Do you think it's possible that advancing God's kingdom does not entail establishing Evangelical Protestantism as America's official state religion, legislating morality, or preparing the the geopolitical world for Christ's second coming through some celestial star-gate at some geographical location? Is it possible, that kingdom living is more about seeking to make our character more like Jesus and doing the kinds of things He did?

Would He rather we acquire control of society economically, politically, and culturally? Or would He rather we produce spiritual fruit like love, joy, peace, patience, kindness, goodness, faithfulness, and self-control?

Seems to me that when we surrender our agendas to Him, empty ourselves of self and ask Him to fill us with Himself instead, we will be closer to achieving a sort of Christian Zen- and that would make "compassionate conservativism" a revolutionary concept, and not just a campaign ploy from 10 years ago that everyone has long forgotten.

Tuesday, June 22, 2010

Warmth, Compassion, and Empathy

Some of my summer reading this year 'The Art of Happiness' Coauthored by Psychiatrist Howard Cutler and THE Dalai Lama. My friend thought it would be up my alley because (if only as the cheerleading coach) I'm always encouraging people to be positive at the school where I teach.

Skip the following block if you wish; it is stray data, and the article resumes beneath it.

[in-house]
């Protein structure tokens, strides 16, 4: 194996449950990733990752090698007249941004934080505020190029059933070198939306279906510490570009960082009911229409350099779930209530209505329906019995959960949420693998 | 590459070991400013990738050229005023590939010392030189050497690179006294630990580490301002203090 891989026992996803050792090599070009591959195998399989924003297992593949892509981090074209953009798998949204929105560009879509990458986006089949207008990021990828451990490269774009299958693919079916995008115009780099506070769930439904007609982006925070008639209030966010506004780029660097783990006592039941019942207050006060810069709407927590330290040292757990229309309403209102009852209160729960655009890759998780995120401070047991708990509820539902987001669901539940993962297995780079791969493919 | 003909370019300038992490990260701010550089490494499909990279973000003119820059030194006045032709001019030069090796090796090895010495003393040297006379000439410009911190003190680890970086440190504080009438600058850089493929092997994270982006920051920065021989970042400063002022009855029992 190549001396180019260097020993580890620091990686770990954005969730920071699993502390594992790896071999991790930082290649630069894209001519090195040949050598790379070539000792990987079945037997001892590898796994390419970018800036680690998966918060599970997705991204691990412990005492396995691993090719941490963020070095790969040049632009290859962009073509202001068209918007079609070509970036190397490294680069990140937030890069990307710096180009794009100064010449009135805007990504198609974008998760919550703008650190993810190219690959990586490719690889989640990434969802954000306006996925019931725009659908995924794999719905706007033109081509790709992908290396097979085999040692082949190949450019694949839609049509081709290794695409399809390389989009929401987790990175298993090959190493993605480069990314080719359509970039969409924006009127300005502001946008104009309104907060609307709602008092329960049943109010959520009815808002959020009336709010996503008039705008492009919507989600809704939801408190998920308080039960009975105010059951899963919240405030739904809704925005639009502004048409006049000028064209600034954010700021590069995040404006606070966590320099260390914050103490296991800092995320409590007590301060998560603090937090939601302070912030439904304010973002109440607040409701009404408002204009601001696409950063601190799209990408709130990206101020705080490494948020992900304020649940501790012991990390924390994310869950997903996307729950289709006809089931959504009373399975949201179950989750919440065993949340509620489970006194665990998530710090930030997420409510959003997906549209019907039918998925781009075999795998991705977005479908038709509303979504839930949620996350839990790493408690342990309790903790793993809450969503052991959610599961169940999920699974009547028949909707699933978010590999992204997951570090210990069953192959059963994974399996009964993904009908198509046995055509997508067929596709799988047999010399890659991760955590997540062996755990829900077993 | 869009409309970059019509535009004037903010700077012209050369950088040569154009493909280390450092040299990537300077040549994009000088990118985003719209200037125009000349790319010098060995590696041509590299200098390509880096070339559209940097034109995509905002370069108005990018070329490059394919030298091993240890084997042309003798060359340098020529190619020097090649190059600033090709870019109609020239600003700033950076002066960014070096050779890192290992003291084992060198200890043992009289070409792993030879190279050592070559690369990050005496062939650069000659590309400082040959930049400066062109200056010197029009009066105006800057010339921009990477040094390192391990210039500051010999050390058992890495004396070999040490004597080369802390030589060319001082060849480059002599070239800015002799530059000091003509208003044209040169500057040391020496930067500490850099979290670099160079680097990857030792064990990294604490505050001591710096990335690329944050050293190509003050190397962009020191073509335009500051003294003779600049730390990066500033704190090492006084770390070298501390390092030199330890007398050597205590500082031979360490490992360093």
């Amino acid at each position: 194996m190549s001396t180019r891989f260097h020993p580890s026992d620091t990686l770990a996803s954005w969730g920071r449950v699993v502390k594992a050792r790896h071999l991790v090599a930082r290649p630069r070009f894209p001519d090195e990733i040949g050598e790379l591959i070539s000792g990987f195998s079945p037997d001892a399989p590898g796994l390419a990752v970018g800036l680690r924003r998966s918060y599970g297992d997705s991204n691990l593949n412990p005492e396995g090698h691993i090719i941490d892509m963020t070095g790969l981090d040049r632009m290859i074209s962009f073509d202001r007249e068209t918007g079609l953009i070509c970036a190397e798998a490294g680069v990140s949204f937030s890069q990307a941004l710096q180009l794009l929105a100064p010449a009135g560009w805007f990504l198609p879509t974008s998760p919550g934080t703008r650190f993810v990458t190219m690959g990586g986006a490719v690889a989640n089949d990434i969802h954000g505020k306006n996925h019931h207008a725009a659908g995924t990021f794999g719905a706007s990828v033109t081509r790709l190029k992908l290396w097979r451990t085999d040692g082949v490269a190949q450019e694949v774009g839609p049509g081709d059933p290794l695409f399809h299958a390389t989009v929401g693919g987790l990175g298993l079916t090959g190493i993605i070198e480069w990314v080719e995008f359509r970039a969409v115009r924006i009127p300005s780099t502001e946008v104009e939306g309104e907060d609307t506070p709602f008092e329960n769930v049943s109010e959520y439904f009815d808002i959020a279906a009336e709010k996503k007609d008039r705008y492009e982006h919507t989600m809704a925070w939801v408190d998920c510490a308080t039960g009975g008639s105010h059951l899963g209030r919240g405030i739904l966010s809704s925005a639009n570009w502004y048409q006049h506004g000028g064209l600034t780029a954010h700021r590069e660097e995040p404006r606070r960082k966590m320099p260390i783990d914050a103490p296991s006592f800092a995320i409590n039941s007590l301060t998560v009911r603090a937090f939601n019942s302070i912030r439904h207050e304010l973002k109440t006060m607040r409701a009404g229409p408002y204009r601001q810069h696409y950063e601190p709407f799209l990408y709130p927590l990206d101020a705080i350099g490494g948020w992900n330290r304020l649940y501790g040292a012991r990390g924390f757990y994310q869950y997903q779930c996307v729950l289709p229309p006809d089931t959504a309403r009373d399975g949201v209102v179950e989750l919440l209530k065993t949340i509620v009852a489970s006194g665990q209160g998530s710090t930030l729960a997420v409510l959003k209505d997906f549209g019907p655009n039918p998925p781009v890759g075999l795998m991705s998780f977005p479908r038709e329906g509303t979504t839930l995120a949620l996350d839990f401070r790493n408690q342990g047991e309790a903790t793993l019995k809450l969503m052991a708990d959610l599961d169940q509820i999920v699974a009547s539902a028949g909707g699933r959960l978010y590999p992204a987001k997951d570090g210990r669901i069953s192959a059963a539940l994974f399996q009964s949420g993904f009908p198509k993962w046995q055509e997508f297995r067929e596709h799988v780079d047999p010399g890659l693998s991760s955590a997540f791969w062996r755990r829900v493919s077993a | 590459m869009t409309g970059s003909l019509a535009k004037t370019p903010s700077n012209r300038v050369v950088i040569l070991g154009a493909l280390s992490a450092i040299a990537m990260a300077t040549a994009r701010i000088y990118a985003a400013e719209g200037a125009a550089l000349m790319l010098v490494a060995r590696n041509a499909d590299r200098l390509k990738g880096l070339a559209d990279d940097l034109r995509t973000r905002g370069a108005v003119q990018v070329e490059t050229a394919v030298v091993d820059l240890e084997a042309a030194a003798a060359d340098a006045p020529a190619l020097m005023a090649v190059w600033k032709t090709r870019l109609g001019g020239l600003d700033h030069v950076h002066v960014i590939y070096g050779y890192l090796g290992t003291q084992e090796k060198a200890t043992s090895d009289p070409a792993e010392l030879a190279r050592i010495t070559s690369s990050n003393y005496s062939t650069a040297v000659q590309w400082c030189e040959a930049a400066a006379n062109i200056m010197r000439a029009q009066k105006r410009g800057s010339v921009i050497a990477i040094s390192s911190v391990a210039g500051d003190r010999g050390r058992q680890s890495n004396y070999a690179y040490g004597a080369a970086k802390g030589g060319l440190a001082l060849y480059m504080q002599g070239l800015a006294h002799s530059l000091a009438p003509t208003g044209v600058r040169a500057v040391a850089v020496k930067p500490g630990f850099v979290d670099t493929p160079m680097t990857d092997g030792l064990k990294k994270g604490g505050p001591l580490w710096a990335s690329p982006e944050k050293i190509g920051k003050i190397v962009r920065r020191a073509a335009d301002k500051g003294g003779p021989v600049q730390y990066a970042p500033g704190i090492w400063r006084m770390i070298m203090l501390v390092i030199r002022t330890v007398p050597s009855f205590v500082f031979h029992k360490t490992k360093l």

Needless to say I don't agree with Mr. Lama on everything. I'm a pretty orthodox monotheist, I'm not sure whether he believes in sort of a universal god-energy thing as a Buddhist or maybe if he's a polytheist from the ancient Indian tradition that Buddhism sprang from. He believes that we need to perform on the "field of merit" in order to effect our next reincarnation, I believe that it is Jesus' merit and sacrifice on the cross which secured me eternal relationship with God Himself.

But those distinctions were givens before I ever started reading. The new difference I discovered was that Dalai believes that people are by nature warm and compassionate and all we have to do is to relearn what society has driven out of us. Me, I lean more toward Thomas Hobbes' contention that people are naturally selfish, brutish and in continual conflict. This may come as a surprise to those who know me because I really hate Hobbes, I think he was a jerk that perpetuated social stratification and his writings are used as an excuse for oligarchy and tyranny. Usually I prefer my archaic British political philosophers on the John Locke side, but I digress.

I don't think you have to harp on the doctrine of original sin forever and a day, all you have to do is look around to see that human beings tend to be selfish, sort-sighted and underdeveloped in the being-thy-brother's-keeper department. If they weren't we wouldn't have terrorism, a war on terrorism, irresponsibility in avoiding safety regulations leading to dead miners and ecological disasters, malfeasance and malpractice in the financial sector, politicians being... well, politicians, pedophile priests, cover-ups, divorce, racism, bullying, or extreme partisanship.